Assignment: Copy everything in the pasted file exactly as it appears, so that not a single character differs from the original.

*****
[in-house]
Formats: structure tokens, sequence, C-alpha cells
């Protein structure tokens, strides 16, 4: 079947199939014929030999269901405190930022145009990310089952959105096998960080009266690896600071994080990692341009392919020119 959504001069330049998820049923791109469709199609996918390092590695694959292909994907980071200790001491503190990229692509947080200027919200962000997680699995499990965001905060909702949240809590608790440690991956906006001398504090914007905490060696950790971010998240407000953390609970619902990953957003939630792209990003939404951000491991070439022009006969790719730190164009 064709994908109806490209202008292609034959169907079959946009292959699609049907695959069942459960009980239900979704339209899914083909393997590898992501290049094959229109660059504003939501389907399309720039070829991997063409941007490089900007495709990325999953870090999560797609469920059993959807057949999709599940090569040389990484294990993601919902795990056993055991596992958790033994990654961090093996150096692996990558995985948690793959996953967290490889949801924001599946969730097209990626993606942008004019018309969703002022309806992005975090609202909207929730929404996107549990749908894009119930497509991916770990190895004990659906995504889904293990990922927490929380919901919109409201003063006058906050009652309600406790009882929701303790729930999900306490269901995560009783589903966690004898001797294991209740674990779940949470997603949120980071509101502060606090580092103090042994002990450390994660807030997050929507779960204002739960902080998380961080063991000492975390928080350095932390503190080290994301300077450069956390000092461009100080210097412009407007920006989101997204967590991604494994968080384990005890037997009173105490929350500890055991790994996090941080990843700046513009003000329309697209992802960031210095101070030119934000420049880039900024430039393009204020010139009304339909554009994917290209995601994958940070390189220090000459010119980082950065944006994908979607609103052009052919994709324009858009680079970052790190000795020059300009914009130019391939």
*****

[in-house]
Formats: structure tokens, sequence, C-alpha cells
């Protein structure tokens, strides 16, 4: 079947199939014929030999269901405190930022145009990310089952959105096998960080009266690896600071994080990692341009392919020119 959504001069330049998820049923791109469709199609996918390092590695694959292909994907980071200790001491503190990229692509947080200027919200962000997680699995499990965001905060909702949240809590608790440690991956906006001398504090914007905490060696950790971010998240407000953390609970619902990953957003939630792209990003939404951000491991070439022009006969790719730190164009 064709994908109806490209202008292609034959169907079959946009292959699609049907695959069942459960009980239900979704339209899914083909393997590898992501290049094959229109660059504003939501389907399309720039070829991997063409941007490089900007495709990325999953870090999560797609469920059993959807057949999709599940090569040389990484294990993601919902795990056993055991596992958790033994990654961090093996150096692996990558995985948690793959996953967290490889949801924001599946969730097209990626993606942008004019018309969703002022309806992005975090609202909207929730929404996107549990749908894009119930497509991916770990190895004990659906995504889904293990990922927490929380919901919109409201003063006058906050009652309600406790009882929701303790729930999900306490269901995560009783589903966690004898001797294991209740674990779940949470997603949120980071509101502060606090580092103090042994002990450390994660807030997050929507779960204002739960902080998380961080063991000492975390928080350095932390503190080290994301300077450069956390000092461009100080210097412009407007920006989101997204967590991604494994968080384990005890037997009173105490929350500890055991790994996090941080990843700046513009003000329309697209992802960031210095101070030119934000420049880039900024430039393009204020010139009304339909554009994917290209995601994958940070390189220090000459010119980082950065944006994908979607609103052009052919994709324009858009680079970052790190000795020059300009914009130019391939």